Due to technical problems, the U.S. State Department is experiencing delays worldwide in visa and passport issuance. Visa applicants should be prepared for delays between their interviews and visa issuance. The glitch is with the Consular Consolidated Database (CCD), which is used by the Department to ensure security checks are conducted prior to approving, recording, and printing visas and passports.
Aug. 10 Update
A nonimmigrant visa applicant whose U.S. travel is urgent because it either involves an “emergency” or impacts U.S. national interests, may request consideration for special travel permission to the United States if their visa issuance is delayed as a result CCD systems problems. “Emergencies” in this instance include urgent humanitarian travel and life-and-death situations. Upcoming business engagements and U.S. employment needs are “not typically considered humanitarian emergencies and likely will not be considered as such in most cases.”
If approved jointly by the State Department and U.S. Customs and Border Protection (CBP), the consular post that accepted the visa application will release the traveler’s passport and will issue a transportation letter, which can be presented to the airlines to allow boarding of international U.S.-bound flights. Upon arrival to a U.S. port of entry and presentation of the transportation letter, CBP will waive the nonimmigrant visa requirement for admission.
Aug. 4 Update
The Department claims “significant progress” towards clearing the backlog of cases thru CCD.
The Department is posting contradictory information regarding the length of delays to expect. The Department’s website says both that the delay may be “up to one week” and, in another place, “10-14 days,” in addition to normal passport return times (3-5 work days in China).
Aug. 1 Update
At the U.S. Embassy in Beijing, sources tell our law firm that there is a backlog of 60,000 nonimmigrant visas waiting to be printed, as of July 31.
The State Department said yesterday that CCD “is still performing below its normal operational capacity…. It will take some weeks before we are back to normal turnaround times.” The root cause of the problem “has not been identified at this time,” but th Department asserts there is no evidence of hacking.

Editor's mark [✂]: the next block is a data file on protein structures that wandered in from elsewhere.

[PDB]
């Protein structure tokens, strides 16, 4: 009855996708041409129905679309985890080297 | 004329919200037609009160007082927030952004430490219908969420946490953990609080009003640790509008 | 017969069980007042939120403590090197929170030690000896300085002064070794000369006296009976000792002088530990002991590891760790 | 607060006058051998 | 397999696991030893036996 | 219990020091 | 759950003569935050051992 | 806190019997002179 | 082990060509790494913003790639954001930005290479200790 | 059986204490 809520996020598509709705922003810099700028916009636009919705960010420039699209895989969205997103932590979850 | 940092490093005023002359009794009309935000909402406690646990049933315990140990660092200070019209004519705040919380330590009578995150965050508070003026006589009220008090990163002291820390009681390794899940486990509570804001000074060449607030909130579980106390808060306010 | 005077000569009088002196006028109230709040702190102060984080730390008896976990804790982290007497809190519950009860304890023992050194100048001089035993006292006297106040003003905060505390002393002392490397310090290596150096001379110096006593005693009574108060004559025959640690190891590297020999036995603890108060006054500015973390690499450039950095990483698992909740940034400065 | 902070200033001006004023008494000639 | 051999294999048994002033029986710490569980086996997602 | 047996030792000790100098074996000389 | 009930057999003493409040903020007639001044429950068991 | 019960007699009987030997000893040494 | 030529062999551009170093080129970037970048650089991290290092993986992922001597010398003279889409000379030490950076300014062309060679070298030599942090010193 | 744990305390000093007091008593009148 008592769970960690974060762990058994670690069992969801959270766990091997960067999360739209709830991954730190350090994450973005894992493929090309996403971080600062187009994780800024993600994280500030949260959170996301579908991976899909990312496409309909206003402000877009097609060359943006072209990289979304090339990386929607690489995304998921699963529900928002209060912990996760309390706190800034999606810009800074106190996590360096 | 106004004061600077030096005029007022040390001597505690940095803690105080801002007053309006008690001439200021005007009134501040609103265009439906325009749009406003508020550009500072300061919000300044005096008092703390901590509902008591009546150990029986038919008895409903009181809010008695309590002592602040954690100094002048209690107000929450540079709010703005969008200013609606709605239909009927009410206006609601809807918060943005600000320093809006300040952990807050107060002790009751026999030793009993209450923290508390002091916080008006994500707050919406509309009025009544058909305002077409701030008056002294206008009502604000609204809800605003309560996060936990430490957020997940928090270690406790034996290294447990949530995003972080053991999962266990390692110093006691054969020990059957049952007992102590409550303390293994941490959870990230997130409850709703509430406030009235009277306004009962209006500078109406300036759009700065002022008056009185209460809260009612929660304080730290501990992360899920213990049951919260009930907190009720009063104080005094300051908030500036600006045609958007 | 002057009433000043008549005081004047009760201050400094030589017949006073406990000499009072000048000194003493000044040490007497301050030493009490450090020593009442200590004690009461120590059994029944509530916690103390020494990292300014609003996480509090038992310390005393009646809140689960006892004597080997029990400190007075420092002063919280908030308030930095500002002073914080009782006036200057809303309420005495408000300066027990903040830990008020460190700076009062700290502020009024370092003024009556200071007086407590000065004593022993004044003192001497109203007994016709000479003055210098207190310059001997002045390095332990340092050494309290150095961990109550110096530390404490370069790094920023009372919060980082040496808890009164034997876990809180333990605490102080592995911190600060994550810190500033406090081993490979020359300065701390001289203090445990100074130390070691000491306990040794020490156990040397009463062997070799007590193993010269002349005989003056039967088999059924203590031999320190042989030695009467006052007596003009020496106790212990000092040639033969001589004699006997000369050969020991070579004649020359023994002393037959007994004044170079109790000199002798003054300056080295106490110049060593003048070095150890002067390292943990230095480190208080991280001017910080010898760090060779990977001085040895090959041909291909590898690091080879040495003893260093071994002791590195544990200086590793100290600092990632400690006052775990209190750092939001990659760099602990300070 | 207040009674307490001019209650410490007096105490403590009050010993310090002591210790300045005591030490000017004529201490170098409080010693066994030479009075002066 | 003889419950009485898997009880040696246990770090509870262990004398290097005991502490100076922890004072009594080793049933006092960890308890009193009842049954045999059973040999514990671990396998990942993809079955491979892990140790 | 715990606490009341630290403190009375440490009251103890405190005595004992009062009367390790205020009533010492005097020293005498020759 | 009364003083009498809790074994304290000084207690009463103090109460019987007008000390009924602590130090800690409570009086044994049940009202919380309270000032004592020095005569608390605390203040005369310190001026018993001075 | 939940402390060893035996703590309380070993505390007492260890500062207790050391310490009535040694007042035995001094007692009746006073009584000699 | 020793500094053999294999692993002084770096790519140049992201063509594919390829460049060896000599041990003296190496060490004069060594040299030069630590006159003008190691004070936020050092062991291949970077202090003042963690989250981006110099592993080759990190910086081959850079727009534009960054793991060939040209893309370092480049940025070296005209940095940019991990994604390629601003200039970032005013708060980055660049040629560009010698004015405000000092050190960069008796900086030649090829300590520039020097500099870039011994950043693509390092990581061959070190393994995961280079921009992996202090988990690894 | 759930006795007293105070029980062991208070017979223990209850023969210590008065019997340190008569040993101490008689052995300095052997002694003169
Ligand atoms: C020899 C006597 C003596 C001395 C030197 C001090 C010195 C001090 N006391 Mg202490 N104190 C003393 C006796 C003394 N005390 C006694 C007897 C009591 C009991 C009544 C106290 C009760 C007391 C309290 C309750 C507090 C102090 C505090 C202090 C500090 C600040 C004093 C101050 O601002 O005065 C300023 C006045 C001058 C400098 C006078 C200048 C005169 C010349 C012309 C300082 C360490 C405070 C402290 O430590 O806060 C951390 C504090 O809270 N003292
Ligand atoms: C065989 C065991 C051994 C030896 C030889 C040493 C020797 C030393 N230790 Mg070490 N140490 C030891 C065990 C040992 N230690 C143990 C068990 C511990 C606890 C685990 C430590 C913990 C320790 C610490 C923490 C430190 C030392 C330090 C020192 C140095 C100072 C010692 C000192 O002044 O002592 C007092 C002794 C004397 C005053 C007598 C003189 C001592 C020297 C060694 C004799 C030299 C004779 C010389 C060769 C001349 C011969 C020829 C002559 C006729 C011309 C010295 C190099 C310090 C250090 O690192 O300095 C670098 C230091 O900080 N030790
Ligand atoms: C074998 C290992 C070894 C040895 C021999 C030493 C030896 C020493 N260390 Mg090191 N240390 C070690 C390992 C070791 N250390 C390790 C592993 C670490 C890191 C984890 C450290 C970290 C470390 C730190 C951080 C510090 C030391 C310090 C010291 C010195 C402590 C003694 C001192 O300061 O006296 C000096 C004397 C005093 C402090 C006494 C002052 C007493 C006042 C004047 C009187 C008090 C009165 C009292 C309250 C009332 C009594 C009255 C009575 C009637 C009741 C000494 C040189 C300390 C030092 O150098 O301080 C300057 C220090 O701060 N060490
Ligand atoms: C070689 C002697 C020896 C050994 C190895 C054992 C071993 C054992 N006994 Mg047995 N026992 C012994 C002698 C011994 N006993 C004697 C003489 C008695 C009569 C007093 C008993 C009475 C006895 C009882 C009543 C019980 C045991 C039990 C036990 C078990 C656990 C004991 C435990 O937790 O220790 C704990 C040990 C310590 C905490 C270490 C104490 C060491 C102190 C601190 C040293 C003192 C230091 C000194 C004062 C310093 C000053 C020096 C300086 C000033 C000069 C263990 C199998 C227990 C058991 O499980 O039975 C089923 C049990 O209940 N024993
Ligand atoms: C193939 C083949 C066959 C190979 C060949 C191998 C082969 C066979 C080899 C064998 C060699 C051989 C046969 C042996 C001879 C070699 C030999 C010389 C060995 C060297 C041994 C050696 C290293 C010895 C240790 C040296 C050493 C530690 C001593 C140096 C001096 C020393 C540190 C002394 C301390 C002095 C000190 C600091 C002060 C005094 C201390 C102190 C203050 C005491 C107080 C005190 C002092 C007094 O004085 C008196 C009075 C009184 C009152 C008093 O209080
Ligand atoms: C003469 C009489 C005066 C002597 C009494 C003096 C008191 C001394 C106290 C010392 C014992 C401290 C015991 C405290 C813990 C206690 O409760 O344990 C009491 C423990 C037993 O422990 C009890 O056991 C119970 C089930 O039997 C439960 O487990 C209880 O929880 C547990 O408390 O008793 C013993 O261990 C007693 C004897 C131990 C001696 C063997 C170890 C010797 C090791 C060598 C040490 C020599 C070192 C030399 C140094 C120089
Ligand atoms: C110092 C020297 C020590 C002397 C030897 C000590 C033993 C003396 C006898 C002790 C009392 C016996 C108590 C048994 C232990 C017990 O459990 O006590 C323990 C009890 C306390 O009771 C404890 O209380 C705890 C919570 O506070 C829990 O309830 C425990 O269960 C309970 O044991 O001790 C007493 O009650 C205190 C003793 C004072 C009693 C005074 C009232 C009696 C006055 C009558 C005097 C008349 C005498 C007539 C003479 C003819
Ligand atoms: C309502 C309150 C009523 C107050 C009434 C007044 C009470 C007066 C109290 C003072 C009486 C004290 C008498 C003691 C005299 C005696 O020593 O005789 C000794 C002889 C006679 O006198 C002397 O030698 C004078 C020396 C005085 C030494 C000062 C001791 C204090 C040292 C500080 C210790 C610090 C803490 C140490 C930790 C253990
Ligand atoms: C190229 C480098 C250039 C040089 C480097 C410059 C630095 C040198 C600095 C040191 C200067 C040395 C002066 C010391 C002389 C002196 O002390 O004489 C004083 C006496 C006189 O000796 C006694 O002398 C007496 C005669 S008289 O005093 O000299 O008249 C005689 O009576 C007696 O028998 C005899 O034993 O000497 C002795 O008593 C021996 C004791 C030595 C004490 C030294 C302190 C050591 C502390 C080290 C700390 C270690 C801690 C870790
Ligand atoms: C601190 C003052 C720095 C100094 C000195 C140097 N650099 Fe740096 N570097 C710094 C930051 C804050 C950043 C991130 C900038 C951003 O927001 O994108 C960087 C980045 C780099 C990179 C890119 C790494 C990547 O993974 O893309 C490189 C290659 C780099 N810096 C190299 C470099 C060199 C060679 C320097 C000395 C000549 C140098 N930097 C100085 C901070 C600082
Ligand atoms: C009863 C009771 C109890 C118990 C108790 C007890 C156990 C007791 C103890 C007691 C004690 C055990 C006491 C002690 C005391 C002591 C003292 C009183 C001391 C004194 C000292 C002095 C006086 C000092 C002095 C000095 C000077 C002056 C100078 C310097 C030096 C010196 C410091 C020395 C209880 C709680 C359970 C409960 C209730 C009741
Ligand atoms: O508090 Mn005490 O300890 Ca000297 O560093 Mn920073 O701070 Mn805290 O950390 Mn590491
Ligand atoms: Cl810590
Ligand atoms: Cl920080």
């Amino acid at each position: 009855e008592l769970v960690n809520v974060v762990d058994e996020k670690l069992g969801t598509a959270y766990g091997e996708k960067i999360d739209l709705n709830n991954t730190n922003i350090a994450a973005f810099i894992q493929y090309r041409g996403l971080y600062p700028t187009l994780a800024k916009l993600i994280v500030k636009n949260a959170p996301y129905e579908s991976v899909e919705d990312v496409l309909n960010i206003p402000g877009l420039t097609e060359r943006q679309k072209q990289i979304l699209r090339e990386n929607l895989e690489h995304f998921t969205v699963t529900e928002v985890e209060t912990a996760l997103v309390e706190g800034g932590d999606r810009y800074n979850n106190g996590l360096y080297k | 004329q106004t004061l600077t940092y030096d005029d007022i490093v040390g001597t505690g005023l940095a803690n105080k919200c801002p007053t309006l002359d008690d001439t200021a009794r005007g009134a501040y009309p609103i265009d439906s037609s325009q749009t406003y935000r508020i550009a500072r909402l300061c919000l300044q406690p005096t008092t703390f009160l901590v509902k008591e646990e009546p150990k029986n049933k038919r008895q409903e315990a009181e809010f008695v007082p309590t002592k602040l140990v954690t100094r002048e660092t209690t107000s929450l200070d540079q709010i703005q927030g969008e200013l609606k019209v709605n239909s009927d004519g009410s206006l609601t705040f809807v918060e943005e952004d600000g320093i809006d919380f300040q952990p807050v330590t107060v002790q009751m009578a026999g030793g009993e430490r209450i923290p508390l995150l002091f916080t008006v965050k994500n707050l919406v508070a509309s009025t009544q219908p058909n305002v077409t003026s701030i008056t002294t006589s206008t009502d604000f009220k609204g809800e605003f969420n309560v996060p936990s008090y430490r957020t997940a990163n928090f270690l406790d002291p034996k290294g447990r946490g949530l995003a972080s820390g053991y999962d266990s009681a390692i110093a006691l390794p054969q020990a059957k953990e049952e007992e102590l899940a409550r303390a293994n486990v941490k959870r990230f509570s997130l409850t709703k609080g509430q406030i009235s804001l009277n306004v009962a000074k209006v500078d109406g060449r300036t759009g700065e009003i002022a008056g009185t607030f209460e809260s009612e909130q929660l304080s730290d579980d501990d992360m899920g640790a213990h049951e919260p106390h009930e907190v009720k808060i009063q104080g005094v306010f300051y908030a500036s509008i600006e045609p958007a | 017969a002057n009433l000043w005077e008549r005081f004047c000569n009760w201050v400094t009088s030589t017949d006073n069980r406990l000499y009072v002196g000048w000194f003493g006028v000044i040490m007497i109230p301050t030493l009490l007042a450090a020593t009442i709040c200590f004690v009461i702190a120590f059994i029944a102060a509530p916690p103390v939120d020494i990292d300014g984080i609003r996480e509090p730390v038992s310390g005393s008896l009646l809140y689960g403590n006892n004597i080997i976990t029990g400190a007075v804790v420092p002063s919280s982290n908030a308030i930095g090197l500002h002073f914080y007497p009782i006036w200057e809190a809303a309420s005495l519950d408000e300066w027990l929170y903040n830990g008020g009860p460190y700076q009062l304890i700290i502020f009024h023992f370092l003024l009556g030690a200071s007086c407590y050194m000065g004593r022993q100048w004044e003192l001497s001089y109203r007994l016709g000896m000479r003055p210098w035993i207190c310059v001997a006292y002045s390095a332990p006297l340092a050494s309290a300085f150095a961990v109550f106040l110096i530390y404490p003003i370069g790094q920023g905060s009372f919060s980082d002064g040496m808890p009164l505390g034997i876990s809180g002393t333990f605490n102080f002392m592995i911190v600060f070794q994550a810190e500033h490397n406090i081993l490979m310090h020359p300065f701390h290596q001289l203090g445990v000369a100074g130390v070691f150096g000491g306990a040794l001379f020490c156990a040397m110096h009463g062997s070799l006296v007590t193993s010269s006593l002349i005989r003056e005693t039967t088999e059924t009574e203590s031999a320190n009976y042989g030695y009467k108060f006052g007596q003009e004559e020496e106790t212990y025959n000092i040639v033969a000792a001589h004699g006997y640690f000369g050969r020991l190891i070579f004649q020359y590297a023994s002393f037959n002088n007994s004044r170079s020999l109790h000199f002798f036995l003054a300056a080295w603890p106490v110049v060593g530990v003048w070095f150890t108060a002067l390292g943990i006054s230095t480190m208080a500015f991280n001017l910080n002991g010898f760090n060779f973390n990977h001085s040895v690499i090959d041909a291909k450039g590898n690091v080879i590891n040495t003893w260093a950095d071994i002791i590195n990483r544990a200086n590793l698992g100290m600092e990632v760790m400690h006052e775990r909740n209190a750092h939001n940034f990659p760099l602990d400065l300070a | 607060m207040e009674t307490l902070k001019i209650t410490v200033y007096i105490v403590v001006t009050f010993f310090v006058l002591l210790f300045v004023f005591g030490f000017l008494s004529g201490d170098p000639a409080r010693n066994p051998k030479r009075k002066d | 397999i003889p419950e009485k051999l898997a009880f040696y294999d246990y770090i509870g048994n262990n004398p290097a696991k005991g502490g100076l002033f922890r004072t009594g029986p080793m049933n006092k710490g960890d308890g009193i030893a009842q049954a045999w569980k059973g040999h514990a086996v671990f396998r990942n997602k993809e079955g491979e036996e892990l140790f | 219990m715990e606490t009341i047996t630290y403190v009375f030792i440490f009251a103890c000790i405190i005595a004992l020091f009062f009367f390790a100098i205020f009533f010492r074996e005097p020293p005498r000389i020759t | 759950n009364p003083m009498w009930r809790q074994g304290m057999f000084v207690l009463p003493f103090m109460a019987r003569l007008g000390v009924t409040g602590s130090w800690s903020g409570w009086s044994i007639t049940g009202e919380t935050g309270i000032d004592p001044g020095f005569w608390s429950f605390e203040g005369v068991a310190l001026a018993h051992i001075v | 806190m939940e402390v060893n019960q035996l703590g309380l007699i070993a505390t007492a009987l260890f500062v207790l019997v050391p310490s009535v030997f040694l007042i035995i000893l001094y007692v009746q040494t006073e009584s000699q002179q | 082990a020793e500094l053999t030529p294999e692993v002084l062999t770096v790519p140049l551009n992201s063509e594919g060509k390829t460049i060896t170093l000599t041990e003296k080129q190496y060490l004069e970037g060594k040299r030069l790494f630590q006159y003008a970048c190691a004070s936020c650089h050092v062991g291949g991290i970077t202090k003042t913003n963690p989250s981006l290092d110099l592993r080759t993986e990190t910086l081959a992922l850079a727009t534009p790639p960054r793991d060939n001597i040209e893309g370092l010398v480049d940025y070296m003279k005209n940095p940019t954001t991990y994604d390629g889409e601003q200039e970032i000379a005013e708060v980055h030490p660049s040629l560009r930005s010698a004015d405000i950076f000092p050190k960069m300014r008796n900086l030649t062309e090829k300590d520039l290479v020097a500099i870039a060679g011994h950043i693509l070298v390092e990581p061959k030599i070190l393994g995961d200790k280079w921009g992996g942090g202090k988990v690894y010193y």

“Applicants should anticipate that visa issuance may be delayed 10-14 days until the system is restored to full functionality and pending applications are printed.”
The Department has prioritized the following types of visas, saying they are being completed “with very few delays”:
- Immigrant visas
- Adoption cases
- Emergency nonimmigrant visas, including “medical” and “humanitarian” cases.
The Department also says that “nearly all passports are being issued within our customer service standards…. We are issuing passports for emergency travel without delay.”
For persons who are requesting that their passports returned immediately rather than waiting for visa issuance, the Department is “working” with Embassies and Consulates worldwide “to manage these requests.”
For students or exchange visitors waiting on F-1 or J-1 visas, the Department advises that they “contact their educational institution’s Designated School Official (F and M visas) or designated U.S. sponsor’s Responsible Officer (J visas) and discuss with them what arrangements they can provide for you to begin your program after the start date on your Form I-20 (F and M visas) or Form DS 2019 (J visas), should such a circumstance become necessary.”
The Department says that from July 20 through 28, the Department issued some 220,000 nonimmigrant visas globally, which is only about half of the visas for otherwise approved travelers.
July 24 Update
The technical issues arose July 19, says the Department. On July 23, the Department managed to bring CCD back online with limited capacity. The Department is working on the problem together with its contractors, Oracle and Microsoft.
CCD is tied into other databases of various US federal agencies, such as the FBI’s Integrated Automated Fingerprint Identification System (IAFIS), the Department of Homeland Security’s Automated Biometric Identification System (IDENT), the Department of State Facial Recognition system, and the passport verification and NameCheck systems. Once a U.S. consular officer approves a visa, an application must be recorded and the visa cleared and printed through the database.
State Department Deputy Spokesperson Marie Harf said, “We apologize to applicants and recognize this may cause hardship to applicants waiting on visas and passports. We are working to correct the issue as quickly as possible.”
For More Information
Our law firm continues to work closely with clients impacted by the State Department’s delays, and we will post updates here as we learn more. The Department is also posting updates at on its U.S. Visas page.